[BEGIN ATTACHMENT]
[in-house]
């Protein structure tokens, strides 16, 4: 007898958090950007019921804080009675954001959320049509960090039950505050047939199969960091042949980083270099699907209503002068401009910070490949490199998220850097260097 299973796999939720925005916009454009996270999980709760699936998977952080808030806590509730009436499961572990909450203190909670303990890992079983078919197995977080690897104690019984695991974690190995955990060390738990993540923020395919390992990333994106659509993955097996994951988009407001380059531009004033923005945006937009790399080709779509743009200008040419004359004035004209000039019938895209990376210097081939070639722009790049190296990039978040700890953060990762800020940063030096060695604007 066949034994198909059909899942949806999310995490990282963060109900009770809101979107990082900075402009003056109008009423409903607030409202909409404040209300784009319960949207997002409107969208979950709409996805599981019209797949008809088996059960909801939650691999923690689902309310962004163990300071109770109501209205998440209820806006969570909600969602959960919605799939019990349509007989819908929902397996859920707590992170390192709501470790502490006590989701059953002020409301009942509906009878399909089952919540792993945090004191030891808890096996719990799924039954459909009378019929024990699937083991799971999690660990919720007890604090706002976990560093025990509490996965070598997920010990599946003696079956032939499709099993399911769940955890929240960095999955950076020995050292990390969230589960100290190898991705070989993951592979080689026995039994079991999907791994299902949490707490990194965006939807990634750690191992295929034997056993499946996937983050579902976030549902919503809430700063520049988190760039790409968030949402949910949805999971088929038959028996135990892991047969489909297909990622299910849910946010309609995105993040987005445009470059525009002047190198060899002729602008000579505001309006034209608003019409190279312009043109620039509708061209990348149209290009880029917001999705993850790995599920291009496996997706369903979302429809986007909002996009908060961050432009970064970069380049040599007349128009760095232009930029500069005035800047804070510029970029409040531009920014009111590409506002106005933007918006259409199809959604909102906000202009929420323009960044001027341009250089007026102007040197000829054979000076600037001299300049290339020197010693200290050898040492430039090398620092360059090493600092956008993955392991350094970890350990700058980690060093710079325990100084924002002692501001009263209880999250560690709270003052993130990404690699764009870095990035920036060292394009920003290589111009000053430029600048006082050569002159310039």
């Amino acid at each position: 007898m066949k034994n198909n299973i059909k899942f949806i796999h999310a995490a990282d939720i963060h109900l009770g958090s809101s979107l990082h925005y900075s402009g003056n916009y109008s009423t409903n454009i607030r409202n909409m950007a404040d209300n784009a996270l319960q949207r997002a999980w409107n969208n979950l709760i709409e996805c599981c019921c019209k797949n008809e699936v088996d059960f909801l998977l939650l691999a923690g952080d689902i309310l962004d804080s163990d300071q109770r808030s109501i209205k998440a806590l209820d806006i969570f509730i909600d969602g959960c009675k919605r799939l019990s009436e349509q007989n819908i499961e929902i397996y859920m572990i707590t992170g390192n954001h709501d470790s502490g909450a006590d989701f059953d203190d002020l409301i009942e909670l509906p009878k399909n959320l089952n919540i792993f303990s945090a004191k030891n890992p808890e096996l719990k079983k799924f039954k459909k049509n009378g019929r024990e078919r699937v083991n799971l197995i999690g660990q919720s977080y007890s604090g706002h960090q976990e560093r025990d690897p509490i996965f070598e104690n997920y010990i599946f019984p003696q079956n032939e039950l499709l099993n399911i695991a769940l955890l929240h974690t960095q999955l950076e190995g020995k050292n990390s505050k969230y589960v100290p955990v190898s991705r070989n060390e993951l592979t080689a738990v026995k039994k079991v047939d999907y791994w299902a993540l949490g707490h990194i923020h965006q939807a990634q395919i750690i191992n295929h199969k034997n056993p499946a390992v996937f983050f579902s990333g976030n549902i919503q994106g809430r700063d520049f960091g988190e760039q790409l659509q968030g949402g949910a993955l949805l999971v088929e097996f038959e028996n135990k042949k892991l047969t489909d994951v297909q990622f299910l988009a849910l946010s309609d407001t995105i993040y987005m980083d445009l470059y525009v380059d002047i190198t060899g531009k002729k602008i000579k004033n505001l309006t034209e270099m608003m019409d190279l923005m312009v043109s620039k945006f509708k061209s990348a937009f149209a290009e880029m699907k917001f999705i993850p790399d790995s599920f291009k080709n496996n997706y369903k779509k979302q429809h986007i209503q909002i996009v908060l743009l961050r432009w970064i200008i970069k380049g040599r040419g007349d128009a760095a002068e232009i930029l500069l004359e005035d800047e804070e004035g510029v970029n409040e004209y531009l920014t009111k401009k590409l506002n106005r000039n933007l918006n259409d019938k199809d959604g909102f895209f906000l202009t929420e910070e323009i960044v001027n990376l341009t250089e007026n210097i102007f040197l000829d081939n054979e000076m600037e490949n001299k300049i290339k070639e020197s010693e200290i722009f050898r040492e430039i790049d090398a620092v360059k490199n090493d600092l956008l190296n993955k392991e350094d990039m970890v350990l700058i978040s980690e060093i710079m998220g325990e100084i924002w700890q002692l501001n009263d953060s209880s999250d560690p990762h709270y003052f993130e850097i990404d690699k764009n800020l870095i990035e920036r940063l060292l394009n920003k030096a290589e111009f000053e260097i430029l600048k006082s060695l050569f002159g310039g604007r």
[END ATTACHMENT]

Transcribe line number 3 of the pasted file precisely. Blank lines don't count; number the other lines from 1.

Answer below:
């Amino acid at each position: 007898m066949k034994n198909n299973i059909k899942f949806i796999h999310a995490a990282d939720i963060h109900l009770g958090s809101s979107l990082h925005y900075s402009g003056n916009y109008s009423t409903n454009i607030r409202n909409m950007a404040d209300n784009a996270l319960q949207r997002a999980w409107n969208n979950l709760i709409e996805c599981c019921c019209k797949n008809e699936v088996d059960f909801l998977l939650l691999a923690g952080d689902i309310l962004d804080s163990d300071q109770r808030s109501i209205k998440a806590l209820d806006i969570f509730i909600d969602g959960c009675k919605r799939l019990s009436e349509q007989n819908i499961e929902i397996y859920m572990i707590t992170g390192n954001h709501d470790s502490g909450a006590d989701f059953d203190d002020l409301i009942e909670l509906p009878k399909n959320l089952n919540i792993f303990s945090a004191k030891n890992p808890e096996l719990k079983k799924f039954k459909k049509n009378g019929r024990e078919r699937v083991n799971l197995i999690g660990q919720s977080y007890s604090g706002h960090q976990e560093r025990d690897p509490i996965f070598e104690n997920y010990i599946f019984p003696q079956n032939e039950l499709l099993n399911i695991a769940l955890l929240h974690t960095q999955l950076e190995g020995k050292n990390s505050k969230y589960v100290p955990v190898s991705r070989n060390e993951l592979t080689a738990v026995k039994k079991v047939d999907y791994w299902a993540l949490g707490h990194i923020h965006q939807a990634q395919i750690i191992n295929h199969k034997n056993p499946a390992v996937f983050f579902s990333g976030n549902i919503q994106g809430r700063d520049f960091g988190e760039q790409l659509q968030g949402g949910a993955l949805l999971v088929e097996f038959e028996n135990k042949k892991l047969t489909d994951v297909q990622f299910l988009a849910l946010s309609d407001t995105i993040y987005m980083d445009l470059y525009v380059d002047i190198t060899g531009k002729k602008i000579k004033n505001l309006t034209e270099m608003m019409d190279l923005m312009v043109s620039k945006f509708k061209s990348a937009f149209a290009e880029m699907k917001f999705i993850p790399d790995s599920f291009k080709n496996n997706y369903k779509k979302q429809h986007i209503q909002i996009v908060l743009l961050r432009w970064i200008i970069k380049g040599r040419g007349d128009a760095a002068e232009i930029l500069l004359e005035d800047e804070e004035g510029v970029n409040e004209y531009l920014t009111k401009k590409l506002n106005r000039n933007l918006n259409d019938k199809d959604g909102f895209f906000l202009t929420e910070e323009i960044v001027n990376l341009t250089e007026n210097i102007f040197l000829d081939n054979e000076m600037e490949n001299k300049i290339k070639e020197s010693e200290i722009f050898r040492e430039i790049d090398a620092v360059k490199n090493d600092l956008l190296n993955k392991e350094d990039m970890v350990l700058i978040s980690e060093i710079m998220g325990e100084i924002w700890q002692l501001n009263d953060s209880s999250d560690p990762h709270y003052f993130e850097i990404d690699k764009n800020l870095i990035e920036r940063l060292l394009n920003k030096a290589e111009f000053e260097i430029l600048k006082s060695l050569f002159g310039g604007r």